U.S. District Judge Paul A. Crotty set the date for Joshua Schulte over the objections of a defense lawyer who said it would be impossible to properly prepare for a trial that started before August.
Earlier this year, a jury deadlocked on the most serious espionage charges alleging that Schulte stole a massive trove of the agency’s hacking tools and gave it to the organization that publishes news leaks.
After the retrial, Schulte, 32, also faces child pornography charges at a separate trial.
Schulte, who remains incarcerated at a federal lockup next to the Manhattan federal courthouse, has pleaded not guilty to all charges.
Schulte worked as a coder at the agency’s headquarters in Langley, Virginia, where some of the CIA's digital sleuths design computer code to spy on foreign adversaries.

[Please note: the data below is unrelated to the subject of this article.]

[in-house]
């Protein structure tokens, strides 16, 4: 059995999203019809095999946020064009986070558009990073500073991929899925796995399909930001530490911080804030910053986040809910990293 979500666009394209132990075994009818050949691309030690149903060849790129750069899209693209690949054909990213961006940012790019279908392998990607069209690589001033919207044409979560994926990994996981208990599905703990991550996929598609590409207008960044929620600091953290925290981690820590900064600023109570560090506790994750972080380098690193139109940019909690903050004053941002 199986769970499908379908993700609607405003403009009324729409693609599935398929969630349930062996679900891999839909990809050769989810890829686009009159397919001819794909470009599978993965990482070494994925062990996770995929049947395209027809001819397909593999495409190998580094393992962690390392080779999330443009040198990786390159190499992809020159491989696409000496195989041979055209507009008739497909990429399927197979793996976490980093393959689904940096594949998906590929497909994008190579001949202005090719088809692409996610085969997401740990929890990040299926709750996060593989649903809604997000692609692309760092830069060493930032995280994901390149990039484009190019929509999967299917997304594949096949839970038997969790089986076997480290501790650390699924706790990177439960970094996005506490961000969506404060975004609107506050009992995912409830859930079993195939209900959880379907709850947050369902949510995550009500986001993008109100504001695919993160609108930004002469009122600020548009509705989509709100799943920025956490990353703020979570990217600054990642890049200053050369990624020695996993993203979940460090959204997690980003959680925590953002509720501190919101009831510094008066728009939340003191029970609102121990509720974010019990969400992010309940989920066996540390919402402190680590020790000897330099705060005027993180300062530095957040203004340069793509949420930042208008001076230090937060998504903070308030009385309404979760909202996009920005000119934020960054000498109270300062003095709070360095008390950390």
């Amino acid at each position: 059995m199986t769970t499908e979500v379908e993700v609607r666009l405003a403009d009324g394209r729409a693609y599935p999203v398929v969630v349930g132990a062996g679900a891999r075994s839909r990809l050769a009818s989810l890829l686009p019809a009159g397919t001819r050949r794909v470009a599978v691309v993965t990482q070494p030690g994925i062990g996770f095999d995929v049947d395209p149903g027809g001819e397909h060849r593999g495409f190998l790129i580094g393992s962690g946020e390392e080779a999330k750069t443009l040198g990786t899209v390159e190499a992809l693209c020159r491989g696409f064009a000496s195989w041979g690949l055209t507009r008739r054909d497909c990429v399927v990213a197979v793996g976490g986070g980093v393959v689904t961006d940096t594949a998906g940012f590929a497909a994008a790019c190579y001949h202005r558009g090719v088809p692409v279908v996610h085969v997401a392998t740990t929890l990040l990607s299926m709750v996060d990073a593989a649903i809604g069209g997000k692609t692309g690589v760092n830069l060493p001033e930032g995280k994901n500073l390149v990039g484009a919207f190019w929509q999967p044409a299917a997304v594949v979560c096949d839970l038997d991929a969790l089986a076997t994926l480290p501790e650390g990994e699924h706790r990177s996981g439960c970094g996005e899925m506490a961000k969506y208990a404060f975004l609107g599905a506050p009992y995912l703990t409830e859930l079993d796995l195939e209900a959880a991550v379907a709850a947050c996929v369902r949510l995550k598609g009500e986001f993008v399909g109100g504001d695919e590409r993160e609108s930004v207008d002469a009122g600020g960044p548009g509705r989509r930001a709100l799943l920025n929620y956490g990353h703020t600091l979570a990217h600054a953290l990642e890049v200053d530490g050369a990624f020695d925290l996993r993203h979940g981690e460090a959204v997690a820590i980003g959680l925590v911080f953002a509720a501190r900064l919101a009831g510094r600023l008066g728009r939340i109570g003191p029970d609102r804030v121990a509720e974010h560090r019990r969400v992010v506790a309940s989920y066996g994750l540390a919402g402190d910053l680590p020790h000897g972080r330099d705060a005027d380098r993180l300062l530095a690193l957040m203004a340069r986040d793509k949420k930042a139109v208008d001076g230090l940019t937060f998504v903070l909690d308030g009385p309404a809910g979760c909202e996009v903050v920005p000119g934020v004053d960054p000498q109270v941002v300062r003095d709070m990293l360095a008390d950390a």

The same jury that deadlocked on the most serious charges also convicted him of contempt of court and making false statements.
Prosecutors have argued that Schulte was a disgruntled employee who pulled off the largest leak of classified information in CIA history as an act of revenge.
Schulte, originally from Lubbock, Texas, was blamed for the theft after a year-long investigation that commenced when the anti-secrecy group WikiLeaks published the so-called Vault 7 leak in 2017.
By the time he was arrested, Schulte had left the agency after falling out with colleagues and supervisors and was living in New York City.
Defense attorney Sabrina Shroff told jurors at Schulte's first trial that investigators could not be sure who took the data because the CIA network in question “was the farthest thing from being secure.”
“Hundreds of people had access to it,” she said. “Hundreds of people could have stolen it.”